Ratty in The Wind in the Willows was correct. There really is nothing like messing about in boats. And it’s even better if the boat is cruising around the aquatic magnificence of Kosi Bay, and two of your companions are estuarine experts on every nook and cranny of not only Kosi’s multiple-lake system but the many other estuaries in KwaZulu-Natal.
Biologists Nicolette and Professor Anthony Forbes have investigated to varying degrees all of KZN’s 75 estuaries, their findings underpinning important restoration projects. Today at Kosi, in the far north of iSimangaliso Wetland Park World Heritage Site, they’re checking aspects of the water chemistry – conditions such as salinity, dissolved oxygen, temperature and turbidity, whose levels provide insight into the state of the estuarine ecosystem.
Apart from the privilege of puttering around in a boat on one of the most dazzling bodies of water anywhere, it’s fascinating to watch these scientists at work and learn what estuaries are, why they matter, and why we need to respect their boundaries.
For here’s the thing. An estuary is much more than an idyllic picnic spot and playground. Estuarine systems, I’m to discover that day, have long been misunderstood and yet, depending on their type, they perform a host of essential ecological functions such as protecting the land from floods and storm surges; filtering waste and pollutants discharged into rivers; providing critical habitat and refuge for fish and aquatic birds; and supplying sand to beaches.
“Different estuaries do different things,” the professor explains, as he guides the boat through the uMthando Channel between Lake Nhlange and Lake Mpungwini. “The word estuary derives from the Latin, aestuarium, meaning tidal inlet. The current definition is wider though, and denotes the transitional zone where a river meets the sea and there’s a mix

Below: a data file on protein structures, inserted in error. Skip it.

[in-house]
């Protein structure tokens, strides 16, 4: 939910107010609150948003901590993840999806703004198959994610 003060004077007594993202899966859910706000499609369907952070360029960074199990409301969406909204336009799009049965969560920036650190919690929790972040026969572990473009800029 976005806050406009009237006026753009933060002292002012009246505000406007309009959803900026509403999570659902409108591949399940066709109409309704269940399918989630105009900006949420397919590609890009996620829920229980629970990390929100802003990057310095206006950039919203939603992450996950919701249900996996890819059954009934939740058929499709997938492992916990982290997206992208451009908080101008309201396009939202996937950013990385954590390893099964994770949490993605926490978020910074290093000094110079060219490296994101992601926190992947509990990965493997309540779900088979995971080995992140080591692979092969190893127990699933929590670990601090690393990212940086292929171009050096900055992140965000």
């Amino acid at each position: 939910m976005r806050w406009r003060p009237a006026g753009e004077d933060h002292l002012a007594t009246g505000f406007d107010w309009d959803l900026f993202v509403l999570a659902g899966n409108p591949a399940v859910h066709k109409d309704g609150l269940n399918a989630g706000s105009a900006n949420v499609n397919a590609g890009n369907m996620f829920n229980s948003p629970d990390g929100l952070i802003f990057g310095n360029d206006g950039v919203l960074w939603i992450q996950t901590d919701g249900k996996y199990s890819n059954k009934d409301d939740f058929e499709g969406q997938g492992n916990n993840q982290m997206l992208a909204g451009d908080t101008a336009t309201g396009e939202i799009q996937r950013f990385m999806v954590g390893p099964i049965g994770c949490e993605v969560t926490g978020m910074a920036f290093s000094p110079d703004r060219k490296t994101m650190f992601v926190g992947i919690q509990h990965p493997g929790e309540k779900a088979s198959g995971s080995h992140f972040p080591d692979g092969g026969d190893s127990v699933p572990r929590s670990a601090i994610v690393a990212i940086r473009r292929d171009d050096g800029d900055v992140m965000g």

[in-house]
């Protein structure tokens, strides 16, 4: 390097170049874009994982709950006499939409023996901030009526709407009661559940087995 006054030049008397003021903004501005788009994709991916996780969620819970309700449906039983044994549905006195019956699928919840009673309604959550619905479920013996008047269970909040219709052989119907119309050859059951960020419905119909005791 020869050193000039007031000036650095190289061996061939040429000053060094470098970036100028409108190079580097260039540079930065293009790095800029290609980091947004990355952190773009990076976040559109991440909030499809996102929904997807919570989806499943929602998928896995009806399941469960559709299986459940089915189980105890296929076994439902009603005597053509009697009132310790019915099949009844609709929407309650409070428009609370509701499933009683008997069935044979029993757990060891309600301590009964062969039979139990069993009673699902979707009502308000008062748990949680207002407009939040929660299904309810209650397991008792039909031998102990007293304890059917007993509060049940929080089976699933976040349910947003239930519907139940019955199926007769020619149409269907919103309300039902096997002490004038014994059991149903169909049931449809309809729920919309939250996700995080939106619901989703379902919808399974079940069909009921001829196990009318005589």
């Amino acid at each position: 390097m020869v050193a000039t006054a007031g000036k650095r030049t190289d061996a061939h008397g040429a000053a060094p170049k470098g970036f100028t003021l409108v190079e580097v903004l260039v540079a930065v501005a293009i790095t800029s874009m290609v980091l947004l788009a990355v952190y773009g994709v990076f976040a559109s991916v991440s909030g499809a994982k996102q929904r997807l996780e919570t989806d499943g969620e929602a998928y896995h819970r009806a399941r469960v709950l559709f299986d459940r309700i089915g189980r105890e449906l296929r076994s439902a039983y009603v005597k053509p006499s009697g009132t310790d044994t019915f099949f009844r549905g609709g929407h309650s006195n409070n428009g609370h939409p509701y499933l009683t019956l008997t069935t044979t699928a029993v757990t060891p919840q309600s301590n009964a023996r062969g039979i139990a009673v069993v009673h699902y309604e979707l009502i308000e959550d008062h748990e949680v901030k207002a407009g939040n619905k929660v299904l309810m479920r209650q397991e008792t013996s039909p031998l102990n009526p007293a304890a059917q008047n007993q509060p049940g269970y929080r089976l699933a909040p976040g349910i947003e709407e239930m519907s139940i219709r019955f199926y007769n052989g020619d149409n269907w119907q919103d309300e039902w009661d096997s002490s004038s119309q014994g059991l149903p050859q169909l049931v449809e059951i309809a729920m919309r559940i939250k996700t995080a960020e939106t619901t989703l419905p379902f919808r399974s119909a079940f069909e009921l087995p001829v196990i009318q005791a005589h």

of fresh and salt water.”
But this mixing doesn’t always have to happen. Some estuaries will be closed at times and the water largely fresh, while at other times they’ll be open and the water saltier. In other words, it’s okay for estuaries sometimes to be closed and sometimes open, in line with natural cycles of rainfall and sea state. This dynamism impacts on the animals in an estuary and, to a certain degree, the plants. “That’s why there are unique assemblages of animals and plants in estuaries,” Nicolette says.
In the glinting water around us, shoals of fish of various size scud about. “Fish in estuaries are classified into different groups according to their dependence and the ways in which they use estuaries,” she explains. We’ve reached the next lake – Makhawulani – and are navigating past the fish traps that have long been a feature of Kosi. Cormorants and a Fish Eagle perch on the pole structures, sharp eyes scanning the aquatic pantry below.
“Some fish are resident in estuaries and have adapted to the fluctuating conditions. For many others, especially the recreationally important angling species, estuaries are critical nursery grounds.” Contrary to common belief, estuaries are not important fish- and crab-breeding grounds.
Species like spotted grunter, Zambezi sharks, tropical stumpnose, and prawns are dependent on estuaries to complete their life cycles. They’re born at sea where conditions are largely stable, but where high predation takes a toll on numbers. The survivors, once they’ve developed a tolerance for estuary dynamics, move into estuaries where they find the conditions they need to grow up in before returning to the ocean to breed.